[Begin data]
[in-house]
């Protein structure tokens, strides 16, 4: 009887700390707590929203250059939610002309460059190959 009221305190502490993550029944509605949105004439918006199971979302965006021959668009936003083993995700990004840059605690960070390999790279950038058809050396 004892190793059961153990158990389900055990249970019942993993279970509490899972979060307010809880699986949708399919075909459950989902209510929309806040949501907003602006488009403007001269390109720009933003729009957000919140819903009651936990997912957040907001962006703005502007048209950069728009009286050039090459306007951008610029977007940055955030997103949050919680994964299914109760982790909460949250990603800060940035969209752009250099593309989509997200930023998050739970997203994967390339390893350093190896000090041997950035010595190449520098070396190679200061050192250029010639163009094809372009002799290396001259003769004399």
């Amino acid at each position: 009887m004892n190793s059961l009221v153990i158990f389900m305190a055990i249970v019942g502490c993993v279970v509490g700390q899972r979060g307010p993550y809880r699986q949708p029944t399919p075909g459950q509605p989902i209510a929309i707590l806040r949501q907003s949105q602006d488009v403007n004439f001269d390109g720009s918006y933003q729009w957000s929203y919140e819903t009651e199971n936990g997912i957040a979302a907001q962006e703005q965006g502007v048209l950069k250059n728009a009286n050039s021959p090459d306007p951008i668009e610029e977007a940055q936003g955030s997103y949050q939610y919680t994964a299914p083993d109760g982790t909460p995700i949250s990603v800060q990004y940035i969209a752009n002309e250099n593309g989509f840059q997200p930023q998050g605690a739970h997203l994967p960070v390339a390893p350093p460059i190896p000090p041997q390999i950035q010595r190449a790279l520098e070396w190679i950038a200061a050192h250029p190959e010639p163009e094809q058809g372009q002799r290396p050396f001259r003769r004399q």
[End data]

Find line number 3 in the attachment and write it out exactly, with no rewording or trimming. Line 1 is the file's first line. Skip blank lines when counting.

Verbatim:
């Amino acid at each position: 009887m004892n190793s059961l009221v153990i158990f389900m305190a055990i249970v019942g502490c993993v279970v509490g700390q899972r979060g307010p993550y809880r699986q949708p029944t399919p075909g459950q509605p989902i209510a929309i707590l806040r949501q907003s949105q602006d488009v403007n004439f001269d390109g720009s918006y933003q729009w957000s929203y919140e819903t009651e199971n936990g997912i957040a979302a907001q962006e703005q965006g502007v048209l950069k250059n728009a009286n050039s021959p090459d306007p951008i668009e610029e977007a940055q936003g955030s997103y949050q939610y919680t994964a299914p083993d109760g982790t909460p995700i949250s990603v800060q990004y940035i969209a752009n002309e250099n593309g989509f840059q997200p930023q998050g605690a739970h997203l994967p960070v390339a390893p350093p460059i190896p000090p041997q390999i950035q010595r190449a790279l520098e070396w190679i950038a200061a050192h250029p190959e010639p163009e094809q058809g372009q002799r290396p050396f001259r003769r004399q």